The Peace Corps Jocks


On the road…again!

Afghanistan to Zambia

Chronicles of a Footloose Forester

By Dick Pellek


 The Peace Corps Jocks

Nobody would believe it if you told them that a rag-tag crew of a mere handful of Peace Corps Volunteers would whip the Pakistanis in both basketball and volley ball on their home court and with a huge home field advantage for the Pakistanis. Why not?  After all, Americans are pretty competitive in sports and Peace Corps types were always ready to accept a challenge.  But the proper question should be, why did not the Pakistanis win, given that they had two or three extra players on the volleyball court, and had dozens of willing substitutes for their basketball team; when the Americans had only two substitutes?  You had to see it with your own eyes to believe that it really happened.

The regional venue of the impromptu and tongue-in-cheek Asian-American Games took place in Bahawalpur, West Pakistan where the Footloose Forester was teaching forest surveying as part of his Peace Corps assignment. He was requested to arrange some sports competitions between the 130-140 Pakistani forester + forest guard students, and the local Peace Corps volunteers.  We had only a handful, at most, scattered throughout the vicinity and not all of them could make it to the competitions.  But we managed to put a team together, first on the basketball court, then later a team of volley ball players on their volley ball court.  



The Pakistanis had about 130-140 players to choose from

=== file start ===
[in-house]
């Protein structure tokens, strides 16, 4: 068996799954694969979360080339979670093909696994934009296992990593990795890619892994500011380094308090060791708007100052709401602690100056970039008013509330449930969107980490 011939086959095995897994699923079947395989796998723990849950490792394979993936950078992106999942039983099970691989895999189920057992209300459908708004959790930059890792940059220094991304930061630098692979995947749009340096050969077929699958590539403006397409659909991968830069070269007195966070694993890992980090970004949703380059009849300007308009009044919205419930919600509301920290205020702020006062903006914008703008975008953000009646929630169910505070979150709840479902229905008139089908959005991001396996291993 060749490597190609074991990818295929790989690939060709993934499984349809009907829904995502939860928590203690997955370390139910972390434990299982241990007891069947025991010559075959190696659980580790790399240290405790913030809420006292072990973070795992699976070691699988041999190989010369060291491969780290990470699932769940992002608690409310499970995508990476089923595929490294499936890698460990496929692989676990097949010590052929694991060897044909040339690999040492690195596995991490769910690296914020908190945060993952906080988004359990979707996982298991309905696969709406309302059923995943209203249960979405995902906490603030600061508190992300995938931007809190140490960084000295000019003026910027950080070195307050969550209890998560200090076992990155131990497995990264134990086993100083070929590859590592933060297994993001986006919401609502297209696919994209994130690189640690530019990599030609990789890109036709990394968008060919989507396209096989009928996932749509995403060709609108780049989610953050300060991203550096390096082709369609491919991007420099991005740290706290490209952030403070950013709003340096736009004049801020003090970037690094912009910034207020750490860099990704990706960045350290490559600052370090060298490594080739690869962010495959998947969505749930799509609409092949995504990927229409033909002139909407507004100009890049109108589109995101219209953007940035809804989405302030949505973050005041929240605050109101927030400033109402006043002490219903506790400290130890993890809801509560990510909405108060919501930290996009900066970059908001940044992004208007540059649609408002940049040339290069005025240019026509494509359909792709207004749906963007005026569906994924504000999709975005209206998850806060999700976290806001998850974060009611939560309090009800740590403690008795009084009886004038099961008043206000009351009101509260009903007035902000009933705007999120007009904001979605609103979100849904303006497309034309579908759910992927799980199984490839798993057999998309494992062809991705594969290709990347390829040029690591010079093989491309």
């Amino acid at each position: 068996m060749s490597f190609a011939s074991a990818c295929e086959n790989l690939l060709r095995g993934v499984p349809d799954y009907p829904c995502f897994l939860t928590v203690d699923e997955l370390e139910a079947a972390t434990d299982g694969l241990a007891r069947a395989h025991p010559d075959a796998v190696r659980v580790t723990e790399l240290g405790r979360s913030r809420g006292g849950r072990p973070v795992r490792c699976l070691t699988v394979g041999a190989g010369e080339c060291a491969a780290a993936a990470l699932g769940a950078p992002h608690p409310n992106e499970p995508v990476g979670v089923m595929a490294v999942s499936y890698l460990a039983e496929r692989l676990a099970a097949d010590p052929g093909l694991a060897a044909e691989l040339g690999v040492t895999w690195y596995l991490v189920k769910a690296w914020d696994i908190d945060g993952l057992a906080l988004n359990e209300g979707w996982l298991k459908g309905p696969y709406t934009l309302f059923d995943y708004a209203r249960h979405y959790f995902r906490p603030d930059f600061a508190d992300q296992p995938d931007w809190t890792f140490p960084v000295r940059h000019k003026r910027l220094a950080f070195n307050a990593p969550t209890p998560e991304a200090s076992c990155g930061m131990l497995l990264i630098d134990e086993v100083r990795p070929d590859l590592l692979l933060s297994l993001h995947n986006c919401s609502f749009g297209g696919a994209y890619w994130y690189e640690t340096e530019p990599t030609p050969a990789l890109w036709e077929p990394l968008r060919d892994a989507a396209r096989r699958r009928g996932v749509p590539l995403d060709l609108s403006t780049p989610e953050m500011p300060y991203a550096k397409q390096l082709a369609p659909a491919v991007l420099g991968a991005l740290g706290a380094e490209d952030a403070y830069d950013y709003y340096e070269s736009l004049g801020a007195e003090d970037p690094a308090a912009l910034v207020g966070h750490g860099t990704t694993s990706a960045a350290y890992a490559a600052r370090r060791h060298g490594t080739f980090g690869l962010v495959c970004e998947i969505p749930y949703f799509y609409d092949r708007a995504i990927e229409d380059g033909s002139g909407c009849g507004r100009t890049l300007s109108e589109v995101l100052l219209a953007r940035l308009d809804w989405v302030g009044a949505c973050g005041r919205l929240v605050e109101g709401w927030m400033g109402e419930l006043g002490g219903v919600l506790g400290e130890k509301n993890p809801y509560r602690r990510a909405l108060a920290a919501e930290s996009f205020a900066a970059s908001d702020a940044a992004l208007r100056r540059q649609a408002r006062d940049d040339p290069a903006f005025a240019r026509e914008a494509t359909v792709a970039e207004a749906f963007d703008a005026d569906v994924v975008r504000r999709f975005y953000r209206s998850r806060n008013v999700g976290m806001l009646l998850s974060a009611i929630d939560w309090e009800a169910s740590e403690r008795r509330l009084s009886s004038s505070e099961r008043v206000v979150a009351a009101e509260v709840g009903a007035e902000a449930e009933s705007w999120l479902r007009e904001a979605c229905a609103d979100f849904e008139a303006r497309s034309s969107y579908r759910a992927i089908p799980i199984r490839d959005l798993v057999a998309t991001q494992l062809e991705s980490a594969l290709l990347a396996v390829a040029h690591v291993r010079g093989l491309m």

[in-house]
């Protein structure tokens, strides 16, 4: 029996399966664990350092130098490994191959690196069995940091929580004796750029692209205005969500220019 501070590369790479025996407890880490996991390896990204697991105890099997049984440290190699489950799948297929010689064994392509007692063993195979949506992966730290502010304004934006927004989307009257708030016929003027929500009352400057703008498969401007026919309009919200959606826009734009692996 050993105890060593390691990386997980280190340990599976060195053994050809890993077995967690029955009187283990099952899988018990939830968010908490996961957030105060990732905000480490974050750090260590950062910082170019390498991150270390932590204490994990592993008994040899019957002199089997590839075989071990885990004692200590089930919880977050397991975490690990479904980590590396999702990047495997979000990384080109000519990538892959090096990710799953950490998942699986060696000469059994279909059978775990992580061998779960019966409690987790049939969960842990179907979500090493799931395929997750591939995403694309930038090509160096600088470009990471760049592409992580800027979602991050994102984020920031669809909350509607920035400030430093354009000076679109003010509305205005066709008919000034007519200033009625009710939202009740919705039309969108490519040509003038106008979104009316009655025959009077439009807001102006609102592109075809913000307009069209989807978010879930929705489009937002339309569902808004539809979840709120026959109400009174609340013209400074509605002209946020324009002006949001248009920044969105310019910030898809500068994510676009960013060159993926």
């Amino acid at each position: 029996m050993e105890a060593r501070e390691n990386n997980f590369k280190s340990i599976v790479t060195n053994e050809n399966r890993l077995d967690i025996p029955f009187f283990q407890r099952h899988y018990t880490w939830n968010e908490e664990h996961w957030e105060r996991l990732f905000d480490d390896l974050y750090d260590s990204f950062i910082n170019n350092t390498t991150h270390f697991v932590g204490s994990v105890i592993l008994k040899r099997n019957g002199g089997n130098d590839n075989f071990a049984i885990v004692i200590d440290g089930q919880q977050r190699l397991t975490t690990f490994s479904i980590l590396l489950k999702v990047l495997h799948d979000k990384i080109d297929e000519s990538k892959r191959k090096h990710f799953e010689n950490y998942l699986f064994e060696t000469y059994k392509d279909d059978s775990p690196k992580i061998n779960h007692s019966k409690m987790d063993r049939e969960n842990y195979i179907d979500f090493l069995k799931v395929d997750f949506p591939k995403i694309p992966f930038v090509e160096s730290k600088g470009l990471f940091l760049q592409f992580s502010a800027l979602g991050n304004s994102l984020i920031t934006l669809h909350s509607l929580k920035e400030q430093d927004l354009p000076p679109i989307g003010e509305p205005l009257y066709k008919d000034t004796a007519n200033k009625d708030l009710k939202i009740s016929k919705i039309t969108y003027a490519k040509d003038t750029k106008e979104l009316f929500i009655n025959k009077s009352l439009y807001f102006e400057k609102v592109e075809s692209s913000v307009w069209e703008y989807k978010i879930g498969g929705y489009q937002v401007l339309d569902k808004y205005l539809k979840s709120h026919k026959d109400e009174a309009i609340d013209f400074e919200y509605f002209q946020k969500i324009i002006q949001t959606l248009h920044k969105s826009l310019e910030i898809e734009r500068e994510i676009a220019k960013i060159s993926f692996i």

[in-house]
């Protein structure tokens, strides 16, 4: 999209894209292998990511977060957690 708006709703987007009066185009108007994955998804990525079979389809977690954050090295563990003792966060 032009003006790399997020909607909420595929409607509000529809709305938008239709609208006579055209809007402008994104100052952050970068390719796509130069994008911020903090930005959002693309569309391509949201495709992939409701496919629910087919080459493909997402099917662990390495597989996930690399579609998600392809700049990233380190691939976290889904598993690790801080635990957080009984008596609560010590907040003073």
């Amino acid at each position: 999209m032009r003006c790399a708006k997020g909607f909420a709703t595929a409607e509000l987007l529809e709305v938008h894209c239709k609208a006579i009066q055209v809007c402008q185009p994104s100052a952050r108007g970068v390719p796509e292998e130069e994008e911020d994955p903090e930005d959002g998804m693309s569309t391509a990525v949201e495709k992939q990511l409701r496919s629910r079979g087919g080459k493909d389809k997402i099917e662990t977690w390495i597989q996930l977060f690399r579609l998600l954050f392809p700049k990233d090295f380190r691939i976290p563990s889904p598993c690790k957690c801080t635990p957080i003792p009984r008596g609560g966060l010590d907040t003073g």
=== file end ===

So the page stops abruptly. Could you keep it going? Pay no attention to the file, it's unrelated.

The basketball completion was by far the most unbelievable.  The Paks had their choice of any players from among the students. So, that meant that they could choose from among more than a hundred students.  We Peace Corps competitors had to play everyone we had because there were only seven of us available. That also meant that we were not going to have many substitutions for injury or rest.  Not to be deterred, we unabashedly took to the open-air court with Don Barbaree, a red headed, freckle-faced cracker from Florida; Vern Kohoya, a squat yellow-skinned Japanese-American from California; Frank Sileznick, a swarthy-featured engineer of Eastern European stock who hailed from New Jersey; Jimmy Clark, a short, dark-skinned black from Mississippi; and the Footloose Forester, another short guy with stocky Hungarian ancestors. Two other PC volunteers from the Pak X group (whose last names he can't remember) also showed up.

 Among the guys he remembers well, even Vern Kohoya was taller than the Footloose Forester, who was the shortest of them all.  That is not to say that we made up for our unlikely size disadvantage with basketball skills.  On the contrary, although we all knew how to play the game; Jimmy, Vern and the Footloose Forester were not at all skilled, or even interested in basketball. We played because we were Peace Corps volunteers who were invited to compete.

During the game, and as we somehow built a commanding lead, one or two of the Pakistani students who stood along the sidelines would come up to the Footloose Forester during an out-of-bounds pause and ask him if that red-headed Don Barbaree was an American. Yes, was the answer.  A bit later, another student spoke up from the sidelines and asked the Footloose Forester if Japanese-American Vern Kohoya was also an American. They wanted to get the facts from somebody who knew. And as their resident teacher in Bahawalpur, the Footloose Forester was happy to inform them. Finally, a teacher and colleague of Footloose Forester saw an opportunity during another short pause to ask a final question. Was black- skinned Jimmy Clark an American, too?  Yes, was the answer.  We were all Americans and all Peace Corps Volunteers.  Then he said, “I believe you for the first time.”

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